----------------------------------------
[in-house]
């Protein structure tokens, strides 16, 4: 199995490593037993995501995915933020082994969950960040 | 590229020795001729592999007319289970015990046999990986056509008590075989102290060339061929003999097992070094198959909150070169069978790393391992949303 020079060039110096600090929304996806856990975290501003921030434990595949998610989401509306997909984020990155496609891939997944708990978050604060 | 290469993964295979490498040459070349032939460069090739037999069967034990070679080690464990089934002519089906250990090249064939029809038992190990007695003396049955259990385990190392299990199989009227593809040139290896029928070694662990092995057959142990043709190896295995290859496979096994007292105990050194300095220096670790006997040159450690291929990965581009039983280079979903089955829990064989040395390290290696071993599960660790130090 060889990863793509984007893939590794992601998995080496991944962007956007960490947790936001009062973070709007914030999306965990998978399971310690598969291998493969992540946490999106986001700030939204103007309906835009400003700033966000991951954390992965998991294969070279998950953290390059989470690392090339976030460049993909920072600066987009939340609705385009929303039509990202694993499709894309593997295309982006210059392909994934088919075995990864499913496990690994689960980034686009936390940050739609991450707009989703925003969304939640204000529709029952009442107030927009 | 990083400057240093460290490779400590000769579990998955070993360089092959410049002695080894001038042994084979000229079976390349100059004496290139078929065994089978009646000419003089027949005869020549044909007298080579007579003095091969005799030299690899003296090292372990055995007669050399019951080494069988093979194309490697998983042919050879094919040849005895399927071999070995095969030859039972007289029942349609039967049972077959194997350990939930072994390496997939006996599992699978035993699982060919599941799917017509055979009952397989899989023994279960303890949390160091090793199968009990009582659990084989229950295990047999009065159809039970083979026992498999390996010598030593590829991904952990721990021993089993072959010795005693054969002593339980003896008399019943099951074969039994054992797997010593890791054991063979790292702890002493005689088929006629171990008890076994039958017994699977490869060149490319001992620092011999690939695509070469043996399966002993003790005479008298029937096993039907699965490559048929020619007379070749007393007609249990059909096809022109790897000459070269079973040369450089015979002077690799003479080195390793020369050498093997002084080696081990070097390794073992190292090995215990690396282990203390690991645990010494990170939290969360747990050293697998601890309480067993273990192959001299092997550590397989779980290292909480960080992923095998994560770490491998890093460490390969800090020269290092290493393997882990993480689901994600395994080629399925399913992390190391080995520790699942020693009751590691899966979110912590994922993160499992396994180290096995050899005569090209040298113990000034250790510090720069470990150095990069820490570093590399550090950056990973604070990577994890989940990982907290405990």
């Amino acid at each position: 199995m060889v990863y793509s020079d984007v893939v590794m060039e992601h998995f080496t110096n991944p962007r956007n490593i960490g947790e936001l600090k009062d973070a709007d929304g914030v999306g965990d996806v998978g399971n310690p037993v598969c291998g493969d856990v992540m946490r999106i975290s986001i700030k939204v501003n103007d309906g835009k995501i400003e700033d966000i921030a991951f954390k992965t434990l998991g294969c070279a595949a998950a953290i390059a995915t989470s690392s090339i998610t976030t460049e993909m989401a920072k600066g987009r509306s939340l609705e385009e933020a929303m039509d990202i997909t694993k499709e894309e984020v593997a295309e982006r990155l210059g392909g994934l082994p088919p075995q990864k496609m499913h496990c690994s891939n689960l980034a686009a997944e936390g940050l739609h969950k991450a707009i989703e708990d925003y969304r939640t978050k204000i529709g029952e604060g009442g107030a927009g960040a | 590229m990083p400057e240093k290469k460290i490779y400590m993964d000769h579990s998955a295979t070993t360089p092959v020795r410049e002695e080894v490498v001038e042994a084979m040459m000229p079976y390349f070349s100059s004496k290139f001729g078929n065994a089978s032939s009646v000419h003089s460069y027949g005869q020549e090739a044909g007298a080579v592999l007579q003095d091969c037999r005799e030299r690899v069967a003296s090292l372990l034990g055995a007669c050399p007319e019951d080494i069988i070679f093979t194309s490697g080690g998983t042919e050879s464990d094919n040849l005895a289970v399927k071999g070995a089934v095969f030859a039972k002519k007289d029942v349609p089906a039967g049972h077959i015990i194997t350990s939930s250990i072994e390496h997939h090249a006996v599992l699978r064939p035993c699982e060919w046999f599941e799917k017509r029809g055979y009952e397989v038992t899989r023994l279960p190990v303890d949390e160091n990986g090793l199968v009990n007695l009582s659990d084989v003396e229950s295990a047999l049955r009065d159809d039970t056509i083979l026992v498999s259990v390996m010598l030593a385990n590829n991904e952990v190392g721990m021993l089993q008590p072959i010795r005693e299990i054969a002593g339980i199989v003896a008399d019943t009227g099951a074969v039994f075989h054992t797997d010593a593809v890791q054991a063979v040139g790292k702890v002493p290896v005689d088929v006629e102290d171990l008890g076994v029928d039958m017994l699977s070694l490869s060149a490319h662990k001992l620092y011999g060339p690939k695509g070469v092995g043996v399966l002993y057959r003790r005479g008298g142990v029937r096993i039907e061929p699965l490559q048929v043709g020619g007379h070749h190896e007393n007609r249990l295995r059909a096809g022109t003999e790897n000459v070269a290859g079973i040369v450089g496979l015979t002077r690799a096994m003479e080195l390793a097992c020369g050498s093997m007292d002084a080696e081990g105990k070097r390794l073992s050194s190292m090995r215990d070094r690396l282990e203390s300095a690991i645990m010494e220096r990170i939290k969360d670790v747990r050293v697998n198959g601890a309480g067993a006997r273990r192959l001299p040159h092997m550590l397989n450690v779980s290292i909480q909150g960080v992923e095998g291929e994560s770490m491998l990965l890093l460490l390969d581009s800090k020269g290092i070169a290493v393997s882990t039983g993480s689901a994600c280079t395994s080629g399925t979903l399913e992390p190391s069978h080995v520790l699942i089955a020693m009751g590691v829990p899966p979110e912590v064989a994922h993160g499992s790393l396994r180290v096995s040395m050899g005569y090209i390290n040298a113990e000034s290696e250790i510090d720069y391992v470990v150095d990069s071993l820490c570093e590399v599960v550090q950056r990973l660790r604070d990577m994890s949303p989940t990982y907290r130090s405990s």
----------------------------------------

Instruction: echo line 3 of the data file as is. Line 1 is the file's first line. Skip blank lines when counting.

């Amino acid at each position: 199995m060889v990863y793509s020079d984007v893939v590794m060039e992601h998995f080496t110096n991944p962007r956007n490593i960490g947790e936001l600090k009062d973070a709007d929304g914030v999306g965990d996806v998978g399971n310690p037993v598969c291998g493969d856990v992540m946490r999106i975290s986001i700030k939204v501003n103007d309906g835009k995501i400003e700033d966000i921030a991951f954390k992965t434990l998991g294969c070279a595949a998950a953290i390059a995915t989470s690392s090339i998610t976030t460049e993909m989401a920072k600066g987009r509306s939340l609705e385009e933020a929303m039509d990202i997909t694993k499709e894309e984020v593997a295309e982006r990155l210059g392909g994934l082994p088919p075995q990864k496609m499913h496990c690994s891939n689960l980034a686009a997944e936390g940050l739609h969950k991450a707009i989703e708990d925003y969304r939640t978050k204000i529709g029952e604060g009442g107030a927009g960040a | 590229m990083p400057e240093k290469k460290i490779y400590m993964d000769h579990s998955a295979t070993t360089p092959v020795r410049e002695e080894v490498v001038e042994a084979m040459m000229p079976y390349f070349s100059s004496k290139f001729g078929n065994a089978s032939s009646v000419h003089s460069y027949g005869q020549e090739a044909g007298a080579v592999l007579q003095d091969c037999r005799e030299r690899v069967a003296s090292l372990l034990g055995a007669c050399p007319e019951d080494i069988i070679f093979t194309s490697g080690g998983t042919e050879s464990d094919n040849l005895a289970v399927k071999g070995a089934v095969f030859a039972k002519k007289d029942v349609p089906a039967g049972h077959i015990i194997t350990s939930s250990i072994e390496h997939h090249a006996v599992l699978r064939p035993c699982e060919w046999f599941e799917k017509r029809g055979y009952e397989v038992t899989r023994l279960p190990v303890d949390e160091n990986g090793l199968v009990n007695l009582s659990d084989v003396e229950s295990a047999l049955r009065d159809d039970t056509i083979l026992v498999s259990v390996m010598l030593a385990n590829n991904e952990v190392g721990m021993l089993q008590p072959i010795r005693e299990i054969a002593g339980i199989v003896a008399d019943t009227g099951a074969v039994f075989h054992t797997d010593a593809v890791q054991a063979v040139g790292k702890v002493p290896v005689d088929v006629e102290d171990l008890g076994v029928d039958m017994l699977s070694l490869s060149a490319h662990k001992l620092y011999g060339p690939k695509g070469v092995g043996v399966l002993y057959r003790r005479g008298g142990v029937r096993i039907e061929p699965l490559q048929v043709g020619g007379h070749h190896e007393n007609r249990l295995r059909a096809g022109t003999e790897n000459v070269a290859g079973i040369v450089g496979l015979t002077r690799a096994m003479e080195l390793a097992c020369g050498s093997m007292d002084a080696e081990g105990k070097r390794l073992s050194s190292m090995r215990d070094r690396l282990e203390s300095a690991i645990m010494e220096r990170i939290k969360d670790v747990r050293v697998n198959g601890a309480g067993a006997r273990r192959l001299p040159h092997m550590l397989n450690v779980s290292i909480q909150g960080v992923e095998g291929e994560s770490m491998l990965l890093l460490l390969d581009s800090k020269g290092i070169a290493v393997s882990t039983g993480s689901a994600c280079t395994s080629g399925t979903l399913e992390p190391s069978h080995v520790l699942i089955a020693m009751g590691v829990p899966p979110e912590v064989a994922h993160g499992s790393l396994r180290v096995s040395m050899g005569y090209i390290n040298a113990e000034s290696e250790i510090d720069y391992v470990v150095d990069s071993l820490c570093e590399v599960v550090q950056r990973l660790r604070d990577m994890s949303p989940t990982y907290r130090s405990s």